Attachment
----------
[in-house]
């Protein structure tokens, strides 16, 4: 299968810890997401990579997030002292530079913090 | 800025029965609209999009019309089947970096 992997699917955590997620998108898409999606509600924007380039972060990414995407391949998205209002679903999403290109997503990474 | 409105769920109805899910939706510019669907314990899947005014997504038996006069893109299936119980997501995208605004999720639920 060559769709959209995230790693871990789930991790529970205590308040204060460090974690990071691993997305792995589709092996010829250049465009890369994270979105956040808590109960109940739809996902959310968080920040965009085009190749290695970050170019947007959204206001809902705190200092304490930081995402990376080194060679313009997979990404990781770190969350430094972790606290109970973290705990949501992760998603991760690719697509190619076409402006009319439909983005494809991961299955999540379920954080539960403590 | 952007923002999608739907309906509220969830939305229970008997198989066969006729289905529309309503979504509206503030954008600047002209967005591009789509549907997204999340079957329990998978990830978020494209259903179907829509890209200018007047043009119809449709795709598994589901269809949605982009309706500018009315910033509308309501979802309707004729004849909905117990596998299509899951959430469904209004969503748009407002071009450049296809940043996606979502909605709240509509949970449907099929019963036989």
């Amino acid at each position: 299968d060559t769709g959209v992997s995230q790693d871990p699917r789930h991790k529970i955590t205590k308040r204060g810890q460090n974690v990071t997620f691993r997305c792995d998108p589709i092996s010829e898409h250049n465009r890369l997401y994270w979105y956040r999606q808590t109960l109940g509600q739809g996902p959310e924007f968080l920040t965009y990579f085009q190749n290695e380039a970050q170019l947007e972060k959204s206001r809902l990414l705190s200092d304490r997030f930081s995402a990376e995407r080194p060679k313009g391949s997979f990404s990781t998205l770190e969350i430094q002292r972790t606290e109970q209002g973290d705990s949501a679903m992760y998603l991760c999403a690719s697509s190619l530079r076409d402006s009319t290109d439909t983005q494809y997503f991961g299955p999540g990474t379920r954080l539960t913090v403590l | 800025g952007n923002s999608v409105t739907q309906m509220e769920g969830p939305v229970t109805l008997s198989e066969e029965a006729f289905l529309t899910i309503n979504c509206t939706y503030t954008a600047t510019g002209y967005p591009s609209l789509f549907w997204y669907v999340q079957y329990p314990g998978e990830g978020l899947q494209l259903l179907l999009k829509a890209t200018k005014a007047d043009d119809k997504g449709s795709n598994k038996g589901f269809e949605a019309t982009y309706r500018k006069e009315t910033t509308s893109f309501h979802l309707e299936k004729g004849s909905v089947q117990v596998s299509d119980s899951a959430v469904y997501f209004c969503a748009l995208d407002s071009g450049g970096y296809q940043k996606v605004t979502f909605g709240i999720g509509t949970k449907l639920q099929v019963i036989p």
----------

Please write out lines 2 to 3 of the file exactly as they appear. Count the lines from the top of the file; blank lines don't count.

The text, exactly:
């Protein structure tokens, strides 16, 4: 299968810890997401990579997030002292530079913090 | 800025029965609209999009019309089947970096 992997699917955590997620998108898409999606509600924007380039972060990414995407391949998205209002679903999403290109997503990474 | 409105769920109805899910939706510019669907314990899947005014997504038996006069893109299936119980997501995208605004999720639920 060559769709959209995230790693871990789930991790529970205590308040204060460090974690990071691993997305792995589709092996010829250049465009890369994270979105956040808590109960109940739809996902959310968080920040965009085009190749290695970050170019947007959204206001809902705190200092304490930081995402990376080194060679313009997979990404990781770190969350430094972790606290109970973290705990949501992760998603991760690719697509190619076409402006009319439909983005494809991961299955999540379920954080539960403590 | 952007923002999608739907309906509220969830939305229970008997198989066969006729289905529309309503979504509206503030954008600047002209967005591009789509549907997204999340079957329990998978990830978020494209259903179907829509890209200018007047043009119809449709795709598994589901269809949605982009309706500018009315910033509308309501979802309707004729004849909905117990596998299509899951959430469904209004969503748009407002071009450049296809940043996606979502909605709240509509949970449907099929019963036989």
């Amino acid at each position: 299968d060559t769709g959209v992997s995230q790693d871990p699917r789930h991790k529970i955590t205590k308040r204060g810890q460090n974690v990071t997620f691993r997305c792995d998108p589709i092996s010829e898409h250049n465009r890369l997401y994270w979105y956040r999606q808590t109960l109940g509600q739809g996902p959310e924007f968080l920040t965009y990579f085009q190749n290695e380039a970050q170019l947007e972060k959204s206001r809902l990414l705190s200092d304490r997030f930081s995402a990376e995407r080194p060679k313009g391949s997979f990404s990781t998205l770190e969350i430094q002292r972790t606290e109970q209002g973290d705990s949501a679903m992760y998603l991760c999403a690719s697509s190619l530079r076409d402006s009319t290109d439909t983005q494809y997503f991961g299955p999540g990474t379920r954080l539960t913090v403590l | 800025g952007n923002s999608v409105t739907q309906m509220e769920g969830p939305v229970t109805l008997s198989e066969e029965a006729f289905l529309t899910i309503n979504c509206t939706y503030t954008a600047t510019g002209y967005p591009s609209l789509f549907w997204y669907v999340q079957y329990p314990g998978e990830g978020l899947q494209l259903l179907l999009k829509a890209t200018k005014a007047d043009d119809k997504g449709s795709n598994k038996g589901f269809e949605a019309t982009y309706r500018k006069e009315t910033t509308s893109f309501h979802l309707e299936k004729g004849s909905v089947q117990v596998s299509d119980s899951a959430v469904y997501f209004c969503a748009l995208d407002s071009g450049g970096y296809q940043k996606v605004t979502f909605g709240i999720g509509t949970k449907l639920q099929v019963i036989p």